The Latin word humus, in soil science, coined 1790-1800, means, earth, ground, referring to the fraction of soil organic matter that is amorphous and without the “cellular structure characteristic of plants, micro-organisms or animals.” Humus significantly influences the bulk density of soil and contributes to its moisture and nutrient retention. Soil formation begins with the weathering of humus.
A related item, hummus or houmous, is a Levantine and Egyptian food dip or spread. Its original variation is made from cooked, mashed chickpeas blended with tahini, olive oil, lemon juice, salt and garlic.
So one can say that in today’s international cuisine, the hummus dish significantly influences the bulk density of the culinary industry. From the basic hummus dish of not too long ago, it has evolved and one can find ample variations of the original hummus, i.e, red pepper hummus, artichoke spinach hummus, lemon chunky avocado hummus, and the like, which most Middle Easterners and Israelis are accustomed to and know from birth.
Only few years ago, hardly anyone in the western world knew the taste of hummus, let alone could buy it in his or her local supermarket. But as we all often say, times have changed, and the hummus of many of its prepared variations is on the shelf of any supermarket that holds its standards high.
Today, hummus is popular not only throughout the Middle East but also North Africa, and in Middle Eastern cuisine around the globe and can be found in most grocery stores in North America.
More than often at an event or party you will find a hummus plate to dip into. And hummus, a component of the staple diet in many countries is not only filling, it is healthy!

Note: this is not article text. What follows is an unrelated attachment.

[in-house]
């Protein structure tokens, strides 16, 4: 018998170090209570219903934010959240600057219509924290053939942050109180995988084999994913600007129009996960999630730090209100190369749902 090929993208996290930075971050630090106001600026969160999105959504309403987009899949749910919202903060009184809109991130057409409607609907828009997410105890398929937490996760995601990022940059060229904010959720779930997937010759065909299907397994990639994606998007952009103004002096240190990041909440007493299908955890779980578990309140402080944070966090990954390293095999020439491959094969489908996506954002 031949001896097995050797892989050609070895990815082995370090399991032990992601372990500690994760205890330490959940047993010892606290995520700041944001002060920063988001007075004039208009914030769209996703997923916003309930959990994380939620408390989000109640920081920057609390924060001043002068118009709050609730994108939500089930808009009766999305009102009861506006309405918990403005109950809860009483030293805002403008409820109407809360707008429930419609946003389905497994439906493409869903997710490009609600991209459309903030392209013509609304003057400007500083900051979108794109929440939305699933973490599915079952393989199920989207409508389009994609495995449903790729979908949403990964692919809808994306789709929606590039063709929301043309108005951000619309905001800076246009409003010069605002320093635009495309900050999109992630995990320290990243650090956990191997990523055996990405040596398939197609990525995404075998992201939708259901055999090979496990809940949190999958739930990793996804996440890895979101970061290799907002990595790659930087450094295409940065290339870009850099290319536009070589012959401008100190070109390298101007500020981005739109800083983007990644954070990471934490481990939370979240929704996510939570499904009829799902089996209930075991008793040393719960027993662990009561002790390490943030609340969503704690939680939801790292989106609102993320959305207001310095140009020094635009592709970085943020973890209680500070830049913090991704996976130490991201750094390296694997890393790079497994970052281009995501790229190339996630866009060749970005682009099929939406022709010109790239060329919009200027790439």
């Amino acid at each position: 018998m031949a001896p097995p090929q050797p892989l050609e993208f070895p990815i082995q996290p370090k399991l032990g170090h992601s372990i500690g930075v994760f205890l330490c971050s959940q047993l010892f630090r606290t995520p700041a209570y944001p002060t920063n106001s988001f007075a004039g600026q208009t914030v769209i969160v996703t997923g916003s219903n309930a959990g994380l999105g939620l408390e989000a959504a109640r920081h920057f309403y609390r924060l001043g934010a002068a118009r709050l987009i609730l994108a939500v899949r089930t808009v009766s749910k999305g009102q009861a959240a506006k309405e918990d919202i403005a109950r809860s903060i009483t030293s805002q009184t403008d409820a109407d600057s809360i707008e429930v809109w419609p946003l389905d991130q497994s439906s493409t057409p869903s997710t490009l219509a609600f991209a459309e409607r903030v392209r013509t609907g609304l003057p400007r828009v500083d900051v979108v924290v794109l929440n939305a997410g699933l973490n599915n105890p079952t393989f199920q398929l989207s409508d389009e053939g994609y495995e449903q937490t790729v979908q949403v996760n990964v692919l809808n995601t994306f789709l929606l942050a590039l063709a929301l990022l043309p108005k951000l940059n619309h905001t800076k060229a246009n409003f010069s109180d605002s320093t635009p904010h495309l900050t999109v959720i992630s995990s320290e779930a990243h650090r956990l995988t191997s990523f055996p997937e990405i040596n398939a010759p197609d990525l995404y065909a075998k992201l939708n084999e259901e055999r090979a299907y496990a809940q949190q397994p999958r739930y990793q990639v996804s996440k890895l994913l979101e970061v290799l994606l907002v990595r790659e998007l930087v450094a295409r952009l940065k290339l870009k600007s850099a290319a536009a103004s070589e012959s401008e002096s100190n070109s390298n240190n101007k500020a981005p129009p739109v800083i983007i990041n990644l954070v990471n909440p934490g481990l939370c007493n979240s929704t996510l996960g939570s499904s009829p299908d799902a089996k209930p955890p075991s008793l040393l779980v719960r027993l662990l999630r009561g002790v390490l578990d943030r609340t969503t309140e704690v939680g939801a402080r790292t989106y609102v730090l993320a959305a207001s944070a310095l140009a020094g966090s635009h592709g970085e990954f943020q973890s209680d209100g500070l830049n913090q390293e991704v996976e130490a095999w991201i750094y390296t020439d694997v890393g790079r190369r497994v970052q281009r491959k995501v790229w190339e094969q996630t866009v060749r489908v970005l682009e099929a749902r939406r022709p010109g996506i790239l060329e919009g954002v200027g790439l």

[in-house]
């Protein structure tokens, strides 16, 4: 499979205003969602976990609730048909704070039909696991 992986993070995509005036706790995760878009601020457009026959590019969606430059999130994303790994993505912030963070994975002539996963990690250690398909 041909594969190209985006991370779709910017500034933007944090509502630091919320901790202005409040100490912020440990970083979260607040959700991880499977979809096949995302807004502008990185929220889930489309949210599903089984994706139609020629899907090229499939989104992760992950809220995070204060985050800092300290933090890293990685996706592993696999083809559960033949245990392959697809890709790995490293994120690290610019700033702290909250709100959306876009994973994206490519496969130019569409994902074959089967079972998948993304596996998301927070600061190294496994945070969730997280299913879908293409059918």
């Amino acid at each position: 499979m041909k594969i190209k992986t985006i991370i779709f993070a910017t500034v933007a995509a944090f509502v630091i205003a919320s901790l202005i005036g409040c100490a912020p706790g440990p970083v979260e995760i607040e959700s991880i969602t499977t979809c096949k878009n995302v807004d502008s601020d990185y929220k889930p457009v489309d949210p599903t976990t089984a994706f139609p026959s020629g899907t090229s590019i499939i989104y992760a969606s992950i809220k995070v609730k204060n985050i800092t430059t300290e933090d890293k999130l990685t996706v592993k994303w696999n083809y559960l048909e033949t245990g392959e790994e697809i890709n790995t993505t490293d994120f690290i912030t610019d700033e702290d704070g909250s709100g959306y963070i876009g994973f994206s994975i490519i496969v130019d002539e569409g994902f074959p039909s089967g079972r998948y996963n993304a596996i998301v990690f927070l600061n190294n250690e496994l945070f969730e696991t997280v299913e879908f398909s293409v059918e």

On Sunday, October 30, 2016, at the weekly Beverly Hills Sunday Farmers’ Market, organized by Gina Raphael and Jeff Gross and sponsored by the Consulate general of Israel in Los Angles, in partnership with IAC (Israel-American Council) and the City of Beverly Hills, they held a Hummus competition. Ten hummus makers competed for best taste hummus dish. Though it rained, many simply could not miss out on the opportunity to stroll along the open market’s booths that included Israeli food vendors and Israeli artists from Los Angeles and taste from several Middle Eastern dishes.
What is really happening is that the partnership between the City of Beverly Hills and the State of Israel that was enacted in order to strengthen the collaboration and support between Beverly Hills and Israel is simply growing. This time, it is through the taste buds and the stomach. All in order to further exchange of ideas and resources, in all areas, to include art and culture, to further promote understanding and friendship between the two communities.
Go grab a pita bread, a dish of hummus, few pickles to enhance the taste, and a cold beer and voila, you have an appetite-satisfying lunch or dinner.
See you next year on the market trail.